Overly high tire pressures can cause added load into the trailer. I have reduced the pressure on my 2002 25ft Safari to 40#. Based on Goodyear's load/pressure chart, I need less than 35# to carry the weight, but use 40 for a safety factor. The tires run cool. You can get the load/pressure chart from their web site.

As far as rivets, since this is under waranty, I would ask your dealer or the factory to send you some of the correct color rivets at no cost.

Jim Mickle
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Old 11-16-2004, 07:29 PM   #5
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Aaron,

I don't understand why you would think that the dealer should balance the wheels on a new vehicle. They should be balanced by the manufacturer, like they do on all new cars.

Overly high tire pressures can cause added load into the trailer. I have reduced the pressure on my 2002 25ft Safari to 40#. Based on Goodyear's load/pressure chart, I need less than 35# to carry the weight, but use 40 for a safety factor. The tires run cool. You can get the load/pressure chart from their web site.

As far as rivets, since this is under waranty, I would ask your dealer or the factory to send you some of the correct color rivets at no cost.

Jim Mickle
Jim,
The Airstream factory doesn't even check to see if there is grease in the axles, when they are asked about balancing the running gear they will tell you it is your responsiblity. As far as running tires with less pressure, that will depend on the circumstances BUT that was one of the issues at play in the Firestone/Explorer debacle of a few years back. The general reccomendation is to run the tires at the reccomended maximum pressure; especially with the ST rated tires. They are a different construction from a conventional car or truck tire.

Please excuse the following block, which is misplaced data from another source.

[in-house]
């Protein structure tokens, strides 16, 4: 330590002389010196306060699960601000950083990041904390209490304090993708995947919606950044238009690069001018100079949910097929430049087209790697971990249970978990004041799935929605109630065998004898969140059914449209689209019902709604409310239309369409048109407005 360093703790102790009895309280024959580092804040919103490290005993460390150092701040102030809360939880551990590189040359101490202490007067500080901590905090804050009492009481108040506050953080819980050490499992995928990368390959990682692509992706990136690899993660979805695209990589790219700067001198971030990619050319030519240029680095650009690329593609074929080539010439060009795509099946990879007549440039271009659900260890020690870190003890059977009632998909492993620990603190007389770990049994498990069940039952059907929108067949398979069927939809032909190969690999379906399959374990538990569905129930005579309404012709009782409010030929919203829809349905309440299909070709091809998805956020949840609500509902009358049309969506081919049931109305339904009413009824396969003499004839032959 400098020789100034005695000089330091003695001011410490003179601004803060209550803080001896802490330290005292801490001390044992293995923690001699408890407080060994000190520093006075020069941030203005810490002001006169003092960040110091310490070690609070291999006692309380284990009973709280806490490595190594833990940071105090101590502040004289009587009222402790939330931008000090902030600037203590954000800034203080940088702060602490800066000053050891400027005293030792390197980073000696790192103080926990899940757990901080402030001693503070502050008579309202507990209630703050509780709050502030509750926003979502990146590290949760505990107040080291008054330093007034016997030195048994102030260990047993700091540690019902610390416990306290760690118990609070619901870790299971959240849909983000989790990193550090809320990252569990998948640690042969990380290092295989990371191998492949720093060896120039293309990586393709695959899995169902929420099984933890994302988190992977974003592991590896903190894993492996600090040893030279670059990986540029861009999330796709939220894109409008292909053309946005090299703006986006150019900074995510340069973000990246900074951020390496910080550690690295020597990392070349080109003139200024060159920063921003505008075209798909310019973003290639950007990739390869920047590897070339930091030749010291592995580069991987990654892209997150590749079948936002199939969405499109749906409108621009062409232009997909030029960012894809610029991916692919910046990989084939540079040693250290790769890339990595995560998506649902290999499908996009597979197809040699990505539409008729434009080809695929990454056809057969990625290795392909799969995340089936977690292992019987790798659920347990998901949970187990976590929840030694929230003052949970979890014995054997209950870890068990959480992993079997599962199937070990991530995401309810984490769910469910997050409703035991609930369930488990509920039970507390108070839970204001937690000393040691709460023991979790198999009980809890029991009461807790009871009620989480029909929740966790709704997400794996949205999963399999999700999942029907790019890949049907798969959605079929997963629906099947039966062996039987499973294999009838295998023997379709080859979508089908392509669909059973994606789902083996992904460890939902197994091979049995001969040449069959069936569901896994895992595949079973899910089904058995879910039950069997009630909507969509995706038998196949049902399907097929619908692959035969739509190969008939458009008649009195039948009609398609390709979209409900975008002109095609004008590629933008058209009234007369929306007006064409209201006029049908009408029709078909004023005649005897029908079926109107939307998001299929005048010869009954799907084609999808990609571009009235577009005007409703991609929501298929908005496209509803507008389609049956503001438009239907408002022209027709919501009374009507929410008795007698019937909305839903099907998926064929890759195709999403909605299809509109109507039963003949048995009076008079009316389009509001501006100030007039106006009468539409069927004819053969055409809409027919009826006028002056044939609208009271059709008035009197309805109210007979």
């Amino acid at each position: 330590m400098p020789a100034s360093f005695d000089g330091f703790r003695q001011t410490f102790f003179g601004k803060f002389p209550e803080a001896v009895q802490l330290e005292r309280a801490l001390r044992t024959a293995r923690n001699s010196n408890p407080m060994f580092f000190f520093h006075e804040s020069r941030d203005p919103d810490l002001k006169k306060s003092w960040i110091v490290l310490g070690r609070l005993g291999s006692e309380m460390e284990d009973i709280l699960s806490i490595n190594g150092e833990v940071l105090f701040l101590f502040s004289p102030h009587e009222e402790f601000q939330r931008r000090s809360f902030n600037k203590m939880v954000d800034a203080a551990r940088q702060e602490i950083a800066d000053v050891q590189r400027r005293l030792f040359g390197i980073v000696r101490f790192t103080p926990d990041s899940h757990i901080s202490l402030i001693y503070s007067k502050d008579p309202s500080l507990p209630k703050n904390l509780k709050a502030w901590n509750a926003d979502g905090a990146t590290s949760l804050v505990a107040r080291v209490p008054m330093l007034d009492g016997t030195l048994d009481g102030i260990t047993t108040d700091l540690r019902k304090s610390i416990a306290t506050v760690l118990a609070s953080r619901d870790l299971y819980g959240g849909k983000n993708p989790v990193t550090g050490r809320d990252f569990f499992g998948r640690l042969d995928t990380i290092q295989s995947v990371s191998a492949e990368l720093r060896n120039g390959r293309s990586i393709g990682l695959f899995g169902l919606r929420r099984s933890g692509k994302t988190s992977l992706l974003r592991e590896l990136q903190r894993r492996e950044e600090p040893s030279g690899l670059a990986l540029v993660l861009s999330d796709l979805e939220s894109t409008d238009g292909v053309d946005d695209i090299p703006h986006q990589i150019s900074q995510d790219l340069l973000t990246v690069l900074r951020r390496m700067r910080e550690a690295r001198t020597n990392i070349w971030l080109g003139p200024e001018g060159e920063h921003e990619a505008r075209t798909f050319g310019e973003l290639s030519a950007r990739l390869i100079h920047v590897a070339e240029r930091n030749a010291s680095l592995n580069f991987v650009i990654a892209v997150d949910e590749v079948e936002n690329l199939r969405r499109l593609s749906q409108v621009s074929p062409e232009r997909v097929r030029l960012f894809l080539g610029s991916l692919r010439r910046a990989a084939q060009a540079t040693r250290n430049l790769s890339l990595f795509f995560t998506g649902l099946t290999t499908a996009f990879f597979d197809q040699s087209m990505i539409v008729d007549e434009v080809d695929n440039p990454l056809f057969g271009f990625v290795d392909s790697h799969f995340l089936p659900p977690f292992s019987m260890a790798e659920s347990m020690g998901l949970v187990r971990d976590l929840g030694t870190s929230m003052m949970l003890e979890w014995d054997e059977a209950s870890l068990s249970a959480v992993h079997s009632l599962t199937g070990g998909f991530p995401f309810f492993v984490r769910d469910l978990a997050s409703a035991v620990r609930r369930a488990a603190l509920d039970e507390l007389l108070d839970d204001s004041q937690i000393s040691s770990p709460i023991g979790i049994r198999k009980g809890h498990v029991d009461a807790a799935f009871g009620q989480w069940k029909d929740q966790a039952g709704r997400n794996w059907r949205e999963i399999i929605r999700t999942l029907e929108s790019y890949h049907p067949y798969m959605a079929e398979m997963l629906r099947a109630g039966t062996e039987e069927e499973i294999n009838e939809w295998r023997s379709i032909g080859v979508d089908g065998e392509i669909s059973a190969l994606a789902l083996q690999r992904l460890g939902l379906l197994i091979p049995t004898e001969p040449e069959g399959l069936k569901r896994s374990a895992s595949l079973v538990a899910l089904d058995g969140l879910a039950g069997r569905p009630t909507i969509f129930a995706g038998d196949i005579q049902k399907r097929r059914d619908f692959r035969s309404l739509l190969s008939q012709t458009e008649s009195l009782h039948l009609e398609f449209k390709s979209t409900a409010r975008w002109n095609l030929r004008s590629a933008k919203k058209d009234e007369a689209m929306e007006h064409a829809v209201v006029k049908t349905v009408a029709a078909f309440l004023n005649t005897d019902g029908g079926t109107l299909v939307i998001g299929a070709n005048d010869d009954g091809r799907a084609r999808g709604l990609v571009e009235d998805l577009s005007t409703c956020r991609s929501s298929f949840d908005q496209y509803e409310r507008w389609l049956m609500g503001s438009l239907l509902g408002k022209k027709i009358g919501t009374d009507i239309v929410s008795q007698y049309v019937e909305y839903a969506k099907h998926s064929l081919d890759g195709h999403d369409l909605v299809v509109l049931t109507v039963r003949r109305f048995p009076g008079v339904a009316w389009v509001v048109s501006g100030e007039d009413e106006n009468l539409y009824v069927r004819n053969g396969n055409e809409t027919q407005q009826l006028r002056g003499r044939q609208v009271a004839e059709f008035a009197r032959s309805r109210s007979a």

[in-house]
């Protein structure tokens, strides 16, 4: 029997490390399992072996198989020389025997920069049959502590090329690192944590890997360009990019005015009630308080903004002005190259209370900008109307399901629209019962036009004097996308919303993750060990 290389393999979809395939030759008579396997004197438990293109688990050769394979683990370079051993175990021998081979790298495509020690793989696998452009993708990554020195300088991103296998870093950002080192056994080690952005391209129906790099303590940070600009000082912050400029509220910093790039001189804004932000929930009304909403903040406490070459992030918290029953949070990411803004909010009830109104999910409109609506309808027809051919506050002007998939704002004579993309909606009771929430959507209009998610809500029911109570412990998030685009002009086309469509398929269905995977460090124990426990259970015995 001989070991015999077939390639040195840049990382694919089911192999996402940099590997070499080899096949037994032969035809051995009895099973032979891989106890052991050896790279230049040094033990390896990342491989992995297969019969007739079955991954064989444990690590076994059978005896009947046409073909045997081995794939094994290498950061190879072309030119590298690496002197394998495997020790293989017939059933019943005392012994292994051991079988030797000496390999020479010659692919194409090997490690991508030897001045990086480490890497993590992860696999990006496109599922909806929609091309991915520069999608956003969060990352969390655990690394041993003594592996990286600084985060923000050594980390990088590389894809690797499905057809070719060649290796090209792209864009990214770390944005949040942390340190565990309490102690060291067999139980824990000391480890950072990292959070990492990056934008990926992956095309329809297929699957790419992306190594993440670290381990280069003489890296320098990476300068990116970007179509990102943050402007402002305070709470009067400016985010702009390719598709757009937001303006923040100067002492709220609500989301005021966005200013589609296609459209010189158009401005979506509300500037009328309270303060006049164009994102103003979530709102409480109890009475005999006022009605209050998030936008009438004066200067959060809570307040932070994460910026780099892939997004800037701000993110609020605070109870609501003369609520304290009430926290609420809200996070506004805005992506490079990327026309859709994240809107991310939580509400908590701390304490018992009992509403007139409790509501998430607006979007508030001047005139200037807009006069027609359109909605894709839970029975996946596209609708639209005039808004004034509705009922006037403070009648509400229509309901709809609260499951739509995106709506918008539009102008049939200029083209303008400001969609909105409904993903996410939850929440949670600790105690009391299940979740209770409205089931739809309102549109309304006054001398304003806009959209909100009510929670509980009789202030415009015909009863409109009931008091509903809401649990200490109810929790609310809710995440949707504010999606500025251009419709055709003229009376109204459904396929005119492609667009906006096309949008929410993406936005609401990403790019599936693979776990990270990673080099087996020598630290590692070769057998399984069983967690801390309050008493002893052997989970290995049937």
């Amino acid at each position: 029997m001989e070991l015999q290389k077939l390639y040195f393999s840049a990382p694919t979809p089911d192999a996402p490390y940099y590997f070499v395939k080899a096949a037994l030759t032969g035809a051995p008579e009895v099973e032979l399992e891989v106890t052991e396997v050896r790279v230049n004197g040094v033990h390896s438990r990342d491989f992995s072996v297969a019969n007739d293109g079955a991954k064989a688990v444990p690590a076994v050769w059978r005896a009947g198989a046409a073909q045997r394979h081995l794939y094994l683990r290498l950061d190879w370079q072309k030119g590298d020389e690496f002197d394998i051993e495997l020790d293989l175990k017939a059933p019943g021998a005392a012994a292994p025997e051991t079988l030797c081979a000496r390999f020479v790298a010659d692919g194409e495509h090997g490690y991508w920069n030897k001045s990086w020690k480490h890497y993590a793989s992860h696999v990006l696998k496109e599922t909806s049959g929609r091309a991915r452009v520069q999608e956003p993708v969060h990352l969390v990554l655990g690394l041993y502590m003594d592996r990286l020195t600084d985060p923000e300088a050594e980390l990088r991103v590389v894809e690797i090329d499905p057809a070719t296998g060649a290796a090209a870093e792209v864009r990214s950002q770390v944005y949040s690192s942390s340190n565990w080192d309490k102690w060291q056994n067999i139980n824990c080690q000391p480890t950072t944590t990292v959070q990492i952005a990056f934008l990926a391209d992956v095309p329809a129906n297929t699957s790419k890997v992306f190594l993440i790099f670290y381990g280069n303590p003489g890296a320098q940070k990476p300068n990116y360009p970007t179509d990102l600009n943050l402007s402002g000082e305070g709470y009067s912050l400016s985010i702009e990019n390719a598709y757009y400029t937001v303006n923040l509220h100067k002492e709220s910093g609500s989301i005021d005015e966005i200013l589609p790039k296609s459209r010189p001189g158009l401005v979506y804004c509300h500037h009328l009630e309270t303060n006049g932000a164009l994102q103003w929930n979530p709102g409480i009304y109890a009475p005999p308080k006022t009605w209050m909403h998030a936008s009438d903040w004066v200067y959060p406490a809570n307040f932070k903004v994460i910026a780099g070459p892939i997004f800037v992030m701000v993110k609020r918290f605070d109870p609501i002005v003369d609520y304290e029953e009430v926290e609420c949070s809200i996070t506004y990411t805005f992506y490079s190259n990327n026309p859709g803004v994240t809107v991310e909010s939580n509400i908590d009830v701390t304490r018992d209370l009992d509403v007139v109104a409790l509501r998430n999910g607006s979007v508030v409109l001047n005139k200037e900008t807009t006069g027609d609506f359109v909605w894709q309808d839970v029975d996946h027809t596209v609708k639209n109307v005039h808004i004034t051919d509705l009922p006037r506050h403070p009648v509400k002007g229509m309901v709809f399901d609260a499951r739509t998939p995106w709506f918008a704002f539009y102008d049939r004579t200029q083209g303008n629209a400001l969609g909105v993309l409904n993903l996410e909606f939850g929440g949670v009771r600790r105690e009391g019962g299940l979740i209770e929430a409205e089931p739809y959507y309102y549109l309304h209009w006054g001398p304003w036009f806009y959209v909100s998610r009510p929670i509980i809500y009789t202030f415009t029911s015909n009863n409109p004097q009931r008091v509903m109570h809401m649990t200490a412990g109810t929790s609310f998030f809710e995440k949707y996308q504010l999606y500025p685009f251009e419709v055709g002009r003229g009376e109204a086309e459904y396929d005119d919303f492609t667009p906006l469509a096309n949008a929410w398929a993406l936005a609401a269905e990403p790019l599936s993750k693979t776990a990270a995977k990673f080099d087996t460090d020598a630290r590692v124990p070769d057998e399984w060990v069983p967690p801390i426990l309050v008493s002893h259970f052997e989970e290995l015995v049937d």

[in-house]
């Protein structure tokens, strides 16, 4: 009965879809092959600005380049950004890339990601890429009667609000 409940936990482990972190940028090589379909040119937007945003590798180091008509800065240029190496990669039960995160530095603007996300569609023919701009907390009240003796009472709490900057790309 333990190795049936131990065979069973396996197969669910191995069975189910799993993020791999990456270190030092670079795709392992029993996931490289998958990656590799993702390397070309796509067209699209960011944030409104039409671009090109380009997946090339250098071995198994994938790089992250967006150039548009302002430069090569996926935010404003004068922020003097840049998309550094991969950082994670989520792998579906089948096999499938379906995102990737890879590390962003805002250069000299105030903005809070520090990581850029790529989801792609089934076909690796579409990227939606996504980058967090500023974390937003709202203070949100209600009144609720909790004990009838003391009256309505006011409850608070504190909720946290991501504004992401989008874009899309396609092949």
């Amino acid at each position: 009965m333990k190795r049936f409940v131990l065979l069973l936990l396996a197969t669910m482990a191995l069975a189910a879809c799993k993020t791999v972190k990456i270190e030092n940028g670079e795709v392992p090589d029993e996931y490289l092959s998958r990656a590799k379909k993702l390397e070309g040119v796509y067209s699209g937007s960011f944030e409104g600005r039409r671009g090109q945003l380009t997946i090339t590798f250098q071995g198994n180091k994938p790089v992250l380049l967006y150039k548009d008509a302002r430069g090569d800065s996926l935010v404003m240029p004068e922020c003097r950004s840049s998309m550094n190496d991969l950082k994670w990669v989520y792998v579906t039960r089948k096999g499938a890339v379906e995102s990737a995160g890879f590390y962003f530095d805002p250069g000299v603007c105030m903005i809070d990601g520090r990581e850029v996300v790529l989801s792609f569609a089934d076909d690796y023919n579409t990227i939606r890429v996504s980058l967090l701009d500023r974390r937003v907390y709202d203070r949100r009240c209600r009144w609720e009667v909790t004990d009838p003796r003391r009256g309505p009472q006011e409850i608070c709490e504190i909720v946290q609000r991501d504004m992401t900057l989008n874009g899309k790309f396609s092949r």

Aaron
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Old 11-17-2004, 08:00 AM   #6
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Airstream apparently not only doesn't have any meaningful quality control on their own work, and don't do any checks on incoming components. It is OK to trust your suppliers, but an occasional check on incoming materials is only prudent. Had Airstream checked even one incoming axle per batch, they would have discovered the grease problem before any went out the door on completed trailers.

You do what you want on tire pressure, but I will inflate mine sufficiently to carry the load with some safety factor. I don't see any reason to beat my trailer apart with pressures 30# more than needed to carry the load. Properly inflated tires also have more traction, not a bad thing either, even on a trailer. Based on the load/inflation charts, my 225R75/15 tires have a load capacity of 1600#@30psi, 1760#@35psi and 1880#@40 psi. My total axle weight is 6000+/-# so even 30# should be sufficient, 35# gives me about 1000# safety factor and 40#, a 1500# safety factor. I run 40#, so I have plenty of safety factor for pressure loss without overloading the tires.

The Firestone/Explorer problem was related to overloaded tires that didn't have a large safety factor. Ford didn't listen to Firestone, and set low pressures for better ride and handling. The pressures were OK if they had been maintained by the owners and the vehicles not overloaded. Unfortunately, many owners didn't do either, and then blamed Firestone when the tires failed. Tests have shown that they didn't need to crash either, but the drivers abdicated control when a tire failed. One good thing that may come out of the ford/firestone problem is reliable, relatively inexpensive, tire pressure monitoring systems.

Jim Mickle